Ketcham goes on to explain that the Bush Administration was cross-referencing Main Core with its warrantless wiretap program. I’m not entirely clear whether Ketcham is saying BushCo used Main Core to come up with potential targets of warrantless wiretapping, or whether they used the warrantless wiretapping intercepts to add to Main Core–I think, but am not positive–it’s the latter.
A veteran CIA intelligence analyst who maintains active high-level clearances and serves as an advisor to the Department of Defense in the field of emerging technology tells Radar that during the 2004 hospital room drama, James Comey expressed concern over how this secret database was being used "to accumulate otherwise private data on non-targeted U.S. citizens for use at a future time." Though not specifically familiar with the name Main Core, he adds, "What was being requested of Comey for legal approval was exactly what a Main Core story would be." A source regularly briefed by people inside the intelligence community adds: "Comey had discovered that President Bush had authorized NSA to use a highly classified and compartmentalized Continuity of Government database on Americans in computerized searches of its domestic intercepts. [Comey] had concluded that the use of that ‘Main Core’ database compromised the legality of the overall NSA domestic surveillance project."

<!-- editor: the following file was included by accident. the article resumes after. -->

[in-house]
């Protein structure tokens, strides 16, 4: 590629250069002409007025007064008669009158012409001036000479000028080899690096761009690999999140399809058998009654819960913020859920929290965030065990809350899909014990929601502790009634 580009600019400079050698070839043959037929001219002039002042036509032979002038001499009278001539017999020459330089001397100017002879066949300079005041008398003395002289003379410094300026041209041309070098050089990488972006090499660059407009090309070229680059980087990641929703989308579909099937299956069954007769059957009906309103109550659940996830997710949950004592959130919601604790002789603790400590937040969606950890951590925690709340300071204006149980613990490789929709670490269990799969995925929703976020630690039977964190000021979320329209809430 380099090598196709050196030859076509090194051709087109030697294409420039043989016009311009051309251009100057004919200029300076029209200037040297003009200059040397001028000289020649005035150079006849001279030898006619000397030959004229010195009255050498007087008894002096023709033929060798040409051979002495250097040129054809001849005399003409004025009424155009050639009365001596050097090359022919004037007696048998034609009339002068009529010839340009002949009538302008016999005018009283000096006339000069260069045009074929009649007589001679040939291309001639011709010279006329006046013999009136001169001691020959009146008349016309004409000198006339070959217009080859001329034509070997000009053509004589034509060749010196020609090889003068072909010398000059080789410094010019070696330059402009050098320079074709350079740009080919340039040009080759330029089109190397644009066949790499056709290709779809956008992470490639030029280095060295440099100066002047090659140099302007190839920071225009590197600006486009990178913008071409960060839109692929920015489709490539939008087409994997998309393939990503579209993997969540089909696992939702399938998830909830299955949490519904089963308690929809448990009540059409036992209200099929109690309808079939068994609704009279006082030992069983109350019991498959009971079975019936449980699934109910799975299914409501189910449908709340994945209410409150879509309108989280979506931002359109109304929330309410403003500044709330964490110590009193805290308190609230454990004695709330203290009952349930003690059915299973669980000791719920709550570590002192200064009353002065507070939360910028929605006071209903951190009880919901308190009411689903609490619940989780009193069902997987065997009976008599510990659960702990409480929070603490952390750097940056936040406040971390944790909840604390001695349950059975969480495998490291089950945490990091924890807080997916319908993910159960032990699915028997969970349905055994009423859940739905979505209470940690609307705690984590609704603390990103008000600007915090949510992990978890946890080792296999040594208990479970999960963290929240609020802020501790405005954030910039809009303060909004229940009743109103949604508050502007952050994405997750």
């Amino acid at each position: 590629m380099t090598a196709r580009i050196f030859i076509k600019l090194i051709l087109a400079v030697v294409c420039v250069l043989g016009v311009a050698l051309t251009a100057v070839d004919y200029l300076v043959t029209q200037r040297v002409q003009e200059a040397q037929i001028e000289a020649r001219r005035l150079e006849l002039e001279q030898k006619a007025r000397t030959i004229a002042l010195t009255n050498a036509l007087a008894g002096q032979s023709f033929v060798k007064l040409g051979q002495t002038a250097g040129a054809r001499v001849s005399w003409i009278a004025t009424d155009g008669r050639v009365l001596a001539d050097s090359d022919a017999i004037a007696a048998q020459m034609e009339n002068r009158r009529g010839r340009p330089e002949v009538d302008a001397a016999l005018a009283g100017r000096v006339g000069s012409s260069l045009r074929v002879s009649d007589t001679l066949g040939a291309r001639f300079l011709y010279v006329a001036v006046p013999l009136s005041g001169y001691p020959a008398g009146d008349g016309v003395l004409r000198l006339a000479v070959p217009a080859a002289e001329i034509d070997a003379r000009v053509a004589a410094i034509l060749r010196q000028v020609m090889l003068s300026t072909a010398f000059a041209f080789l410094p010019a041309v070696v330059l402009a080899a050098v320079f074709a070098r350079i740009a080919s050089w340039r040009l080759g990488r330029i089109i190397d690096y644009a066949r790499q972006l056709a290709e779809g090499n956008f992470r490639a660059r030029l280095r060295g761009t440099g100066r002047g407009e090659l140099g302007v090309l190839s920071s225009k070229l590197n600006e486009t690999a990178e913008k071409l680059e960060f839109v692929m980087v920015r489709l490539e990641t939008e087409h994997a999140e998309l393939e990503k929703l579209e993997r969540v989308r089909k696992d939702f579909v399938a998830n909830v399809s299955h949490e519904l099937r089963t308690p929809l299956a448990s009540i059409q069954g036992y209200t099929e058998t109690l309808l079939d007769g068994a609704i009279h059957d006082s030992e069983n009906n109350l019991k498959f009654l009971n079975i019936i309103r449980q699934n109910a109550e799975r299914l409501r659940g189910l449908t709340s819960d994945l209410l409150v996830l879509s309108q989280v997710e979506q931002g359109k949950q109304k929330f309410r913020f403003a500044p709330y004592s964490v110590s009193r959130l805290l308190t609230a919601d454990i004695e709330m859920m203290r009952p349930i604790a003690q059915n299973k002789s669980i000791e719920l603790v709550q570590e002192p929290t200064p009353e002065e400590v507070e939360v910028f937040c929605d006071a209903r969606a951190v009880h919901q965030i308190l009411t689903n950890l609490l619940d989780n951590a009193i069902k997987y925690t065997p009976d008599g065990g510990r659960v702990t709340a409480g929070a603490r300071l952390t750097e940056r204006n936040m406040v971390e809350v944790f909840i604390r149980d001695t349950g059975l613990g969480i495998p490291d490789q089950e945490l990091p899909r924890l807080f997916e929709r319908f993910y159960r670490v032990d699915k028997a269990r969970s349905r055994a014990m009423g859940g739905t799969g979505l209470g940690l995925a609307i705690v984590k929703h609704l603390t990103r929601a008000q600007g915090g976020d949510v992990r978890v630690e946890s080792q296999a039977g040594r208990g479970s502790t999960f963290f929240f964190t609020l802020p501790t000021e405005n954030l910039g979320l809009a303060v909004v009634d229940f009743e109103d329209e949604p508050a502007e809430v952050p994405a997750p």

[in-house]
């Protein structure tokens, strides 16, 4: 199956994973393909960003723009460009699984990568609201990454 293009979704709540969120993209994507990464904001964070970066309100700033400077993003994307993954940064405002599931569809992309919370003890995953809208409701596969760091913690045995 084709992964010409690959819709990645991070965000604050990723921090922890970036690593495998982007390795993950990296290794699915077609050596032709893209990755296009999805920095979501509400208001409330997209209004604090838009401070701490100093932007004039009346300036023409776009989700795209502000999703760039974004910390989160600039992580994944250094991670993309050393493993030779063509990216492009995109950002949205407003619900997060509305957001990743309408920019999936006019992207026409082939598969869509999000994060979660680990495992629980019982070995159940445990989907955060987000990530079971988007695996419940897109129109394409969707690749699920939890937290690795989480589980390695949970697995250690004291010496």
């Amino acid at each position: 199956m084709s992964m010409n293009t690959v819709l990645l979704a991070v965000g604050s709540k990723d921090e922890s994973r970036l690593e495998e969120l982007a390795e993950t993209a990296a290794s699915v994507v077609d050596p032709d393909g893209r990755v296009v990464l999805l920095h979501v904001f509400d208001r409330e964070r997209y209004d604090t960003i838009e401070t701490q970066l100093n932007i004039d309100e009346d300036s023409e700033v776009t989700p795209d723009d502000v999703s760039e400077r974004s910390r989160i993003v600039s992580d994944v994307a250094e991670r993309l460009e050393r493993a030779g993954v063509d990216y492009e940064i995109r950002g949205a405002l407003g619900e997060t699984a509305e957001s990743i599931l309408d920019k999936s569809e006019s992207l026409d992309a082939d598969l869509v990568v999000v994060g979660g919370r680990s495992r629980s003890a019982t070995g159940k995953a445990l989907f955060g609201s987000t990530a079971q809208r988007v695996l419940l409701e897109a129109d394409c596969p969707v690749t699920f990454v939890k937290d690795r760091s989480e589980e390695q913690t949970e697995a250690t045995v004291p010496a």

I agree with Digby: read the whole thing.
Now, like I said, I don’t know how credible this story is, but two things seem to support its credibility.
First, the Continuity of Government thing is a big neocon wet dream. As Ketcham notes, Ollie North was an early operative developing the plan under Reagan. During their private sector years, Cheney and Rummy were both picked to run the government if the COG plan ever went into effect. So this would be, in a sense, Cheney’s wet dream squared. He’d get to blow FISA away, as he and Addington apparently drool over doing. And he’d get to do so using his masters of the universe fantasy to boot. So it seems utterly plausible to me that Cheney would dream up merging all his wet dreams into one domestic spying program in the days after 9/11.